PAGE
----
U.S. automakers press Mexican partners to restart, rejoin supply chain
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The auto industry returns to work this week. Automakers in the U.S. are opening at partial capacity, which means about half the workforce will be back at work. That comes out to around 130,000 people back on the job.
Thing is, to make an American car, you need loads of components from Mexico, which got hit by the pandemic well after the U.S. did.
Still, the pressure is on for Mexico to join the North American supply chain ASAP.
A typical part in a U.S.-made car has crossed the border into Canada or Mexico eight times before final assembly.
U.S. automakers depend so much on Mexican partners that they’ve waged a pressure campaign for them to restart, according to Duncan Wood, director of the Mexico Institute at the Wilson Center think tank.
“They have spoken to the Mexican government. They have spoken to business associations in Mexico,” Wood said. “We’ve also seen through the State Department stronger and stronger messages, saying that Mexico needs to think about the ways it thinks about cooperating with North American partners.”
It seemed to work. Last week, Mexico’s government declared auto plants essential, letting them restart this week. But the pandemic risk there may be high, said supply-chain consultant Jeoff Burris at Advanced Purchasing Dynamics.
“People are literally sitting within 2 to 3 feet of one another because you’re passing an assembly product down the line,” Burris said.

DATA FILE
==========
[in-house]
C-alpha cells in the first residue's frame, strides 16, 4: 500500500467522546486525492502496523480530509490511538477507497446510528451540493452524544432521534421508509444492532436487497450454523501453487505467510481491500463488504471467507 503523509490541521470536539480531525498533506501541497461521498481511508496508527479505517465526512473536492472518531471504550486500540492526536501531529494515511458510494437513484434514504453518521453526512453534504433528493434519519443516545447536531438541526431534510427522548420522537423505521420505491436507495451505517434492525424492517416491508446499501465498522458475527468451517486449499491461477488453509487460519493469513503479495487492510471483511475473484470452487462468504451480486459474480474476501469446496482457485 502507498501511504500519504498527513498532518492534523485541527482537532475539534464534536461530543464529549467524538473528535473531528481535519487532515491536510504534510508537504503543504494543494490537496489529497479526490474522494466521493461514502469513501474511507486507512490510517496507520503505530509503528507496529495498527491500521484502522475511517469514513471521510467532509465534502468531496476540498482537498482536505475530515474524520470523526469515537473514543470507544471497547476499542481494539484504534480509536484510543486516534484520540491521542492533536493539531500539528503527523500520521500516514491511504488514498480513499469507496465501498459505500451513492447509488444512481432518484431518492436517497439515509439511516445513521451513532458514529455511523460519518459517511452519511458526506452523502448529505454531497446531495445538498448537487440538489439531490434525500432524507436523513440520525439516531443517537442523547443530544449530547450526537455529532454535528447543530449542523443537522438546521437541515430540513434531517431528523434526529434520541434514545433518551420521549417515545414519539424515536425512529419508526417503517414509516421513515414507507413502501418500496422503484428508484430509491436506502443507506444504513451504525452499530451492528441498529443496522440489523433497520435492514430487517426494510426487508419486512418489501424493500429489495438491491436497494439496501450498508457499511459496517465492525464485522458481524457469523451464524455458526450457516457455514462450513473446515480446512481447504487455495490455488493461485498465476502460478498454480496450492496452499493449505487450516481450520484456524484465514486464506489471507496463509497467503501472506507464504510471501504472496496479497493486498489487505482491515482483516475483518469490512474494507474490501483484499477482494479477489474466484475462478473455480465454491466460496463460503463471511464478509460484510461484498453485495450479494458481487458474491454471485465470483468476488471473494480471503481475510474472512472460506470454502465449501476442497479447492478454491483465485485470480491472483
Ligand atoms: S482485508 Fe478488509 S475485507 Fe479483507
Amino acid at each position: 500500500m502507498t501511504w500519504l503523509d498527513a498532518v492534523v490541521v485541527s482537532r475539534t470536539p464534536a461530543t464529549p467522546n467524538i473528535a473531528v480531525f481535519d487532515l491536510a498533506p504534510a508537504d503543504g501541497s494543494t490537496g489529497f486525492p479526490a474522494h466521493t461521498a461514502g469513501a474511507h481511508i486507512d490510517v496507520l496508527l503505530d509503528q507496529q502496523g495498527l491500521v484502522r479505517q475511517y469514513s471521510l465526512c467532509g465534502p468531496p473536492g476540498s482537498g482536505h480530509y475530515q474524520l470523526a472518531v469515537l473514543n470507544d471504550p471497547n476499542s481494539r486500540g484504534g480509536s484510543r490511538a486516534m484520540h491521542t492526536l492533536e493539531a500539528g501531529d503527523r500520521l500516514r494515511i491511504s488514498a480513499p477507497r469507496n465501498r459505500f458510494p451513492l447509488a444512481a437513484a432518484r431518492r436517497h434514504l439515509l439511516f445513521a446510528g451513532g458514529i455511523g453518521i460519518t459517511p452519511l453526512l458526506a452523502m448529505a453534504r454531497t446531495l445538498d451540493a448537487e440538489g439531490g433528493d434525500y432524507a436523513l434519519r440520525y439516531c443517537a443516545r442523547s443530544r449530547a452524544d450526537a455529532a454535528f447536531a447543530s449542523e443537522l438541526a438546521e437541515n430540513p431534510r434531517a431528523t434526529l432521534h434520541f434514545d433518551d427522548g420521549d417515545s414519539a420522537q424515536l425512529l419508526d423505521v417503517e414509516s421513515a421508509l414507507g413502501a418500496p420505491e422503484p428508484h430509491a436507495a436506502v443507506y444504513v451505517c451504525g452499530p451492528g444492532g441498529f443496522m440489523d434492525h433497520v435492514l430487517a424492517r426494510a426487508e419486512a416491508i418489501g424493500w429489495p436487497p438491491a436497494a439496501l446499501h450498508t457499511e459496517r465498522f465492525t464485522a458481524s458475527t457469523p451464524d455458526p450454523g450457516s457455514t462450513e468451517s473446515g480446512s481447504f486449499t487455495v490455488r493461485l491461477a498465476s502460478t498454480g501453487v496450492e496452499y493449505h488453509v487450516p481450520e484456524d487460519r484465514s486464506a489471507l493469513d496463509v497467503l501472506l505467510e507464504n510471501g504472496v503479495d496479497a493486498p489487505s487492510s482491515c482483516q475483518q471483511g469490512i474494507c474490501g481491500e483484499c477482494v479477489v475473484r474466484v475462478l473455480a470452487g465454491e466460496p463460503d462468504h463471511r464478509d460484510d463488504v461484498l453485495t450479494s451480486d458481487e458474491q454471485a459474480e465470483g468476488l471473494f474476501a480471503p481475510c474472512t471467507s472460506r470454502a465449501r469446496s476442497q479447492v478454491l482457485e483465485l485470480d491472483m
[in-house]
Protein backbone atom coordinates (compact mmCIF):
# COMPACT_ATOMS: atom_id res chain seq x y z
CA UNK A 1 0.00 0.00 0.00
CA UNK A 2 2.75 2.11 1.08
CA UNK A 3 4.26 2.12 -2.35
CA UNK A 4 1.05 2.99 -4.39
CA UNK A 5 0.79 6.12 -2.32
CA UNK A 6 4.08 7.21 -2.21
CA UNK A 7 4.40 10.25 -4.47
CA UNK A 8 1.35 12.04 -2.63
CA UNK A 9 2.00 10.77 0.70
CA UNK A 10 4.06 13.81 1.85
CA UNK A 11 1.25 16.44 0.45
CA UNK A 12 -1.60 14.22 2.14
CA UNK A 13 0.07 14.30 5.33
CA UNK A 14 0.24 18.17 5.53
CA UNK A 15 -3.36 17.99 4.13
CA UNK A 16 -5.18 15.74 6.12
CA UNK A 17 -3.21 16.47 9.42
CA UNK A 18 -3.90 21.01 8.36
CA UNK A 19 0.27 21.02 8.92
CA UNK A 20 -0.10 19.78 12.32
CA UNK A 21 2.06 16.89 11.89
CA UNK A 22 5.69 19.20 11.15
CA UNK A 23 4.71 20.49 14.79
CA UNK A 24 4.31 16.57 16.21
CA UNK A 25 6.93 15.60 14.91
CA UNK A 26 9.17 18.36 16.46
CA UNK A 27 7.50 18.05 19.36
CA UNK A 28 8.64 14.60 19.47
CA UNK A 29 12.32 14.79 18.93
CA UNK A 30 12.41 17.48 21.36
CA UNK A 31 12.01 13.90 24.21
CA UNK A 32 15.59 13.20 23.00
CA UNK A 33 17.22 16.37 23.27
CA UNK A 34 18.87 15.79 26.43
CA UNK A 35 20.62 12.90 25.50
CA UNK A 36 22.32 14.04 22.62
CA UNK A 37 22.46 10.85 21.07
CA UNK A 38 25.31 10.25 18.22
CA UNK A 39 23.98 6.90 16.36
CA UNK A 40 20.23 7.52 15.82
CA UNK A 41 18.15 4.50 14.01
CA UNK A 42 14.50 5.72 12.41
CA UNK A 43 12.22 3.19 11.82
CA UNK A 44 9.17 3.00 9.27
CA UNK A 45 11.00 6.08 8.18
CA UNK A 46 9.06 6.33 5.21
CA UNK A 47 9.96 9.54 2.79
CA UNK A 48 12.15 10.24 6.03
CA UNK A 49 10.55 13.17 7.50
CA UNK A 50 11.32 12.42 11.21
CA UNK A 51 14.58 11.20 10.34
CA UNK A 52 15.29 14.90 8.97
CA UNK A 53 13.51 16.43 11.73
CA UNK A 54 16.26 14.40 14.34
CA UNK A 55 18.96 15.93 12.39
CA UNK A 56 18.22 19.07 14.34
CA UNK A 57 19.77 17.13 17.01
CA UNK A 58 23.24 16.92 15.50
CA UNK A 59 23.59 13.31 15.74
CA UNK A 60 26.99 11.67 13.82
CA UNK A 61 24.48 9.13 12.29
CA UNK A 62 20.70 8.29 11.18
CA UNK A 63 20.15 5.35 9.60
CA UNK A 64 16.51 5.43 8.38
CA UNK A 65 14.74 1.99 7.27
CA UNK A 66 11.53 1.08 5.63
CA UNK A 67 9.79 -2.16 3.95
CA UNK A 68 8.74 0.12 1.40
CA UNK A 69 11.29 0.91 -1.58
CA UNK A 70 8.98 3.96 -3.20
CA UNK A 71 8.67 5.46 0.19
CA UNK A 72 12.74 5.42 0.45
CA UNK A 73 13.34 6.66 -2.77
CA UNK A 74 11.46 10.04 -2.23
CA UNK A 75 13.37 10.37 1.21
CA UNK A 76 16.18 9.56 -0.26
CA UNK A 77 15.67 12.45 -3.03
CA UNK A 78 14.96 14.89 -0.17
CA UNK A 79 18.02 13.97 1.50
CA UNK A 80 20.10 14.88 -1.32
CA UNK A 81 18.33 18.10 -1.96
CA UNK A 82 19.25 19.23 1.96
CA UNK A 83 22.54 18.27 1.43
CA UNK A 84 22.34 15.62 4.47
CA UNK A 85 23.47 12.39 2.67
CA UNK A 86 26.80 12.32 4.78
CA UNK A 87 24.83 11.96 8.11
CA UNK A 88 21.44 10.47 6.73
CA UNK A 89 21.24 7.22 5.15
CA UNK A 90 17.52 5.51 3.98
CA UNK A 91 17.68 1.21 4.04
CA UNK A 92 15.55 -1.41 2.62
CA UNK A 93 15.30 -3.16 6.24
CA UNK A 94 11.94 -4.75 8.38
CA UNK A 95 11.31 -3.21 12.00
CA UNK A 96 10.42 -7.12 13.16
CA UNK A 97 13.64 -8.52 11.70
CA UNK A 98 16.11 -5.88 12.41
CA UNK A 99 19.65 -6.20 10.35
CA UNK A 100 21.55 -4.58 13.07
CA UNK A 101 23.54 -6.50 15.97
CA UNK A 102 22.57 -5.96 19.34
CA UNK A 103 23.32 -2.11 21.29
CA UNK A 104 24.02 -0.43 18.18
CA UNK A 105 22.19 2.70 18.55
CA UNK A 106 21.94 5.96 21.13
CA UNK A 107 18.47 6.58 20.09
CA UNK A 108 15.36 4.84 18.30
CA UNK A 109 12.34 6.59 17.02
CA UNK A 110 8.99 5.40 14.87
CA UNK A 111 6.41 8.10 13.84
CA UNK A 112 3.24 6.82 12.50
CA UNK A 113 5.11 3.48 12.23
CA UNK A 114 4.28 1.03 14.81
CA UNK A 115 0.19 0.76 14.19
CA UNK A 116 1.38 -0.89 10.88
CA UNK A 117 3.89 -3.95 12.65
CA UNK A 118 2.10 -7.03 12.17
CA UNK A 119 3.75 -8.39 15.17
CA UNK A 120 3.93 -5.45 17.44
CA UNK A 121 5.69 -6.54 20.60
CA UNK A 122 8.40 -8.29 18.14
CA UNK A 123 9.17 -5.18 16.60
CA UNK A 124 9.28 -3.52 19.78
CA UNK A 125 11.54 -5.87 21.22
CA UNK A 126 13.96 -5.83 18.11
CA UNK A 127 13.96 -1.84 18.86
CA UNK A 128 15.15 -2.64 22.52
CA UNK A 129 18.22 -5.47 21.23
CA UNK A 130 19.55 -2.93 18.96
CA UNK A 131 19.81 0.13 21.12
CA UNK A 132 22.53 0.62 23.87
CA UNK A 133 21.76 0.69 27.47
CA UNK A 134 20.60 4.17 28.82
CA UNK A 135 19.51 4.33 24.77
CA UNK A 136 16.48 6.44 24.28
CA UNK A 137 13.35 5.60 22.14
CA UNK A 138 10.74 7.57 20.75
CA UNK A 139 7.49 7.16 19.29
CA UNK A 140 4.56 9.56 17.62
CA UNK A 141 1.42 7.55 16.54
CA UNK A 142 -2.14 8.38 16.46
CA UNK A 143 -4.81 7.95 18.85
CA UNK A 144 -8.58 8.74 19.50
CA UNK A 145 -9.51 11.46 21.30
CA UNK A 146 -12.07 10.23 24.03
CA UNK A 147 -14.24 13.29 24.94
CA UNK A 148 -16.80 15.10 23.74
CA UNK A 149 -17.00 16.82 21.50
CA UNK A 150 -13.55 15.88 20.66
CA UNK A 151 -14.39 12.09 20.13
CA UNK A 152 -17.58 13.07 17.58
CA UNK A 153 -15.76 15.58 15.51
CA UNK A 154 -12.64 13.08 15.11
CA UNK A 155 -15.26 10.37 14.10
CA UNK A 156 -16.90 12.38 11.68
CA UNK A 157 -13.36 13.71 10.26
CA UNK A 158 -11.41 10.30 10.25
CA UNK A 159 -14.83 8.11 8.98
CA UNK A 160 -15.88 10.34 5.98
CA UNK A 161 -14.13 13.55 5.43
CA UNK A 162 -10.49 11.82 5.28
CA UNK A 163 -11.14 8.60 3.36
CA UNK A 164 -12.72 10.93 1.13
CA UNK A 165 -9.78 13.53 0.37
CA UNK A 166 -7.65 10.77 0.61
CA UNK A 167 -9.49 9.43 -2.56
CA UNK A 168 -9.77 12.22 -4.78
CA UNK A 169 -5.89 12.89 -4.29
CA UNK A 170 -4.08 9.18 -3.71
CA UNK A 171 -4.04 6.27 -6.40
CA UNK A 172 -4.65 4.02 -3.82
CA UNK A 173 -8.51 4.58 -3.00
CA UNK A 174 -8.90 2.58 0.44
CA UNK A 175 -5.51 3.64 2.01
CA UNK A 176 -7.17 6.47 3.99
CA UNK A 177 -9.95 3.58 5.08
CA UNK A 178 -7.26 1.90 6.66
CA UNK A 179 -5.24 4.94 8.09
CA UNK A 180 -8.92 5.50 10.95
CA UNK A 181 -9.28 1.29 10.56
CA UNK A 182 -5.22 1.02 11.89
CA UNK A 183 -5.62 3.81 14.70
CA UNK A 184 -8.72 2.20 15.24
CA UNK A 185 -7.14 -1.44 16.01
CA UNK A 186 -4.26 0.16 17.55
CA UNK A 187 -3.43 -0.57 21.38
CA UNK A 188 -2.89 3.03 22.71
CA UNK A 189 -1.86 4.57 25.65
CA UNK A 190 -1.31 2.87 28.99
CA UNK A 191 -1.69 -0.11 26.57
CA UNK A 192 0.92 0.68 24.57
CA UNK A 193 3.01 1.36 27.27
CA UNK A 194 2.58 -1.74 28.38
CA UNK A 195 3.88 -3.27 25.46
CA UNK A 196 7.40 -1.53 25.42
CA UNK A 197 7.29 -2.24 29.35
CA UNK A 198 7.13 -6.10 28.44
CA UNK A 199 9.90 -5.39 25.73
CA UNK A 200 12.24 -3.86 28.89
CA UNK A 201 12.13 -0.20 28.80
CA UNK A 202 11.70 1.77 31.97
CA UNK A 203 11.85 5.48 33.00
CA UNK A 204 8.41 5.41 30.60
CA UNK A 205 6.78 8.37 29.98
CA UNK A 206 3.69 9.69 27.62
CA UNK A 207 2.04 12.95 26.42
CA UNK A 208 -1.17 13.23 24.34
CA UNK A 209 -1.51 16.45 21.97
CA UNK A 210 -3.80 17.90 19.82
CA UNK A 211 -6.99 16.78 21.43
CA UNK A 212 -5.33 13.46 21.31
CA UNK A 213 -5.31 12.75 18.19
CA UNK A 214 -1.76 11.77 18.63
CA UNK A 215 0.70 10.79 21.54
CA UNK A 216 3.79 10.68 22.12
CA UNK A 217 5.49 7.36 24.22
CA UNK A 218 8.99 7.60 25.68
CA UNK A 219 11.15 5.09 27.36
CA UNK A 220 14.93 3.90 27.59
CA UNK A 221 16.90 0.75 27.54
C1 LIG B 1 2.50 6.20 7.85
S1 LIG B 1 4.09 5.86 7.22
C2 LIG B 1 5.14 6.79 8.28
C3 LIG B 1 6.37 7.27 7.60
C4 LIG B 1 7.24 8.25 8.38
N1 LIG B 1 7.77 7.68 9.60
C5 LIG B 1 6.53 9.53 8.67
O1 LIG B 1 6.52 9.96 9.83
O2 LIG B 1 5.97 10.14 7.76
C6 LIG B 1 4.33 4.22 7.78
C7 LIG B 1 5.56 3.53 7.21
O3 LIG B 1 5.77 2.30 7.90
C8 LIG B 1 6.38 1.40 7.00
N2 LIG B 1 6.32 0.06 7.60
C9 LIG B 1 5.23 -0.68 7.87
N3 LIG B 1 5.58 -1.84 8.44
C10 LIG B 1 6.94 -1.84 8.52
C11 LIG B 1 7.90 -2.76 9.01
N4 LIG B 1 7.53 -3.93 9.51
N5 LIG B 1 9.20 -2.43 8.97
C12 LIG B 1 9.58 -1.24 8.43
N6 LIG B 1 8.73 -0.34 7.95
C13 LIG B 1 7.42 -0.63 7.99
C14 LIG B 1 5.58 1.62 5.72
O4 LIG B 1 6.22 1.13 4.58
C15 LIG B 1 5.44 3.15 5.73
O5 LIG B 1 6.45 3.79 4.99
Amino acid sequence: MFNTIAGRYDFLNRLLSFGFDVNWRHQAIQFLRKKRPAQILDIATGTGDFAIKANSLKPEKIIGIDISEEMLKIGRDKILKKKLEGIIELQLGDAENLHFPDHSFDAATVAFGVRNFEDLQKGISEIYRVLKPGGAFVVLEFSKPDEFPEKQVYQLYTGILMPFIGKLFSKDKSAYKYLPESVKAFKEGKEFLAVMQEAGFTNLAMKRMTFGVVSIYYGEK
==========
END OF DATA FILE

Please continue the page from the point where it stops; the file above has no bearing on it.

And in Mexico, the virus hit later than in the U.S. So cases are still going up.
“We are behind in terms of getting our highest number of cases. At least a month behind, compared to New York City,” said Fernando Alarid-Escudero, assistant professor at Mexico’s Center for Research and Teaching in Economics.
So for all the risk, can the North American auto supply chain put itself back together safely and quickly?
There’s not much margin for error, as U.S. factories keep limited inventory. Economist Tom Fullerton watches cross-border supply chains at the University of Texas, El Paso.
“They probably have enough inventory of spare parts to get them through the next 12 days. Any type of disruption to the supply chain is going to be short-lived at best,” Fullerton said.
He’s an optimist. Others aren’t so sure. In Alabama, Mercedes has halted operations because it can’t get the parts it needs from Mexico.
COVID-19 Economy FAQs
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It’s a real thing. The science backs it up — there’s new research from Stanford University. So why is it that the technology can be so draining? Jeremy Bailenson with Stanford’s Virtual Human Interaction Lab puts it this way: “It’s like being in an elevator where everyone in the elevator stopped and looked right at us for the entire elevator ride at close-up.” Bailenson said turning off self-view and shrinking down the video window can make interactions feel more natural and less emotionally taxing.
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